Come on, really? Another school has come out with a backward, ridiculous rule that bans girls from wearing tuxedos to the prom. The girls at Sultana High School in California have been informed they must wear "gender-appropriate" clothing.
By that I'm guessing they mean poodle skirts and, wait, what else DID girls wear in the 1950s? It was nothing like the clothes I see in the prom catalogs these days. Have these administrators LOOKED at the average prom dress lately?
The amount of skin on display is enough to make me clutch my durned pearls and furiously fan my face.
Tuxedos may not be "normal" for girls according to some folks, but I'd much rather my daughter choose the full coverage of a tux over the trampy look of some of the more risque dresses masquerading as appropriate prom attire.
Not that the Sultana administrators are thinking about this. Like most rules that focus on a narrow definition of gender norms, this throwback to a more puritanical age is a smack at LGBT students at Sultana, and the ACLU is already stepping up on their behalf.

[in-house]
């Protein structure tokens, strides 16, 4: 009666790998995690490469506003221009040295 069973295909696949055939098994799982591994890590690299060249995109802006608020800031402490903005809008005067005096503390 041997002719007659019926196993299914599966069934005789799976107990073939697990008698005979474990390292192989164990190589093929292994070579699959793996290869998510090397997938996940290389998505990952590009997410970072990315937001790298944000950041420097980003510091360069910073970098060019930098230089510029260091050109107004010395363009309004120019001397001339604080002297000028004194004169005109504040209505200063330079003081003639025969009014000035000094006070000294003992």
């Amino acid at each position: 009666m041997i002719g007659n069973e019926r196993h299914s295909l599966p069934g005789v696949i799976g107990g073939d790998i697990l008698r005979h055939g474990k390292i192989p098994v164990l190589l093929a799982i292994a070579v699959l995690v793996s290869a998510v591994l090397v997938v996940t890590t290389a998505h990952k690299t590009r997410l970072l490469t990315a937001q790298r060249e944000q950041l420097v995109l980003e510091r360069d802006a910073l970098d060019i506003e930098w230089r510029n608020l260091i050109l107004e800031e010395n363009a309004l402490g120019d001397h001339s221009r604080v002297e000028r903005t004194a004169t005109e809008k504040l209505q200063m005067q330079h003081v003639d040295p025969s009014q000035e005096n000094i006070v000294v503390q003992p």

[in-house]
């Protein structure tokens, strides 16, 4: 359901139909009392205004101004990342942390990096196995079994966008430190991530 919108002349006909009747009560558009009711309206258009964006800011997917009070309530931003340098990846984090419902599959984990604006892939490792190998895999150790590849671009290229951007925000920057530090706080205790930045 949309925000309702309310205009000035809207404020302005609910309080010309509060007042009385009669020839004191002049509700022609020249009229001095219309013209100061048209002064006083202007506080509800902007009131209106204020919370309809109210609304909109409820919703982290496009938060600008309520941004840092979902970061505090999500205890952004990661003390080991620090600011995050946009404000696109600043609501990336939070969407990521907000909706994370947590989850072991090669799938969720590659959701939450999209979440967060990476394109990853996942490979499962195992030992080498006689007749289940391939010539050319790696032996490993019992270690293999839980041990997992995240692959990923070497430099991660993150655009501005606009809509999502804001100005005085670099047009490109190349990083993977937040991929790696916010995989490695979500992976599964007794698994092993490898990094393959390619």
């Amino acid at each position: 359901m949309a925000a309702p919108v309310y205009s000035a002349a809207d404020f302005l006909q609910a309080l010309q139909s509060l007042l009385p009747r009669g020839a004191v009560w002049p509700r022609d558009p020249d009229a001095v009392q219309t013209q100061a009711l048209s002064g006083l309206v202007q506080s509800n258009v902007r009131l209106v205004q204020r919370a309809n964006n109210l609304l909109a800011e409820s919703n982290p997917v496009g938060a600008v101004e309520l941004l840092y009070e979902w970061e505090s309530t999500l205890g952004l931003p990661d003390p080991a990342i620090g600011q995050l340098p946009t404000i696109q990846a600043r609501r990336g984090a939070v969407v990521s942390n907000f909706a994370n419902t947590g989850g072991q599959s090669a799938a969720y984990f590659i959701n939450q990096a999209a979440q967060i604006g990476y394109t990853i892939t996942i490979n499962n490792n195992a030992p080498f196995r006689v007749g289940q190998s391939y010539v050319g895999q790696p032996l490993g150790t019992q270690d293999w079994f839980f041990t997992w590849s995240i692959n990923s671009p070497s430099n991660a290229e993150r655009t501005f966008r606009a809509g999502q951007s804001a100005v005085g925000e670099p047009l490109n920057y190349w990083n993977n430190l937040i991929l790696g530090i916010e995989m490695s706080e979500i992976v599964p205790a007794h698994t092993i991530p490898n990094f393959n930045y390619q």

Here's hoping they win.
And here's hoping other school districts -- and parents -- take a long, hard look at what it really means to require girls wear dresses to the prom.
It means forcing girls to show skin they may not be comfortable showing. Maybe it's because they're lesbians. Or maybe it's because it's hard to find a prom dress that doesn't make you look like a cast member of The Real Housewives of New Jersey. Or, and this is just as likely, it's because not every girl actually feels comfy in a dress!
I can't help but recall my own prom dress shopping days and the dread I felt just walking into a dress shop. I was struggling with an eating disorder at the time, and being forced to wear something form-fitting was a trigger that accounted for a serious amount of time in the bathroom.
How about we stop pushing tired gender norms on kids and start focusing on what prom is supposed to be: a fun night out for kids?
Would you let your daughter wear a tux to the prom?
Image via JerryFeist/Flickr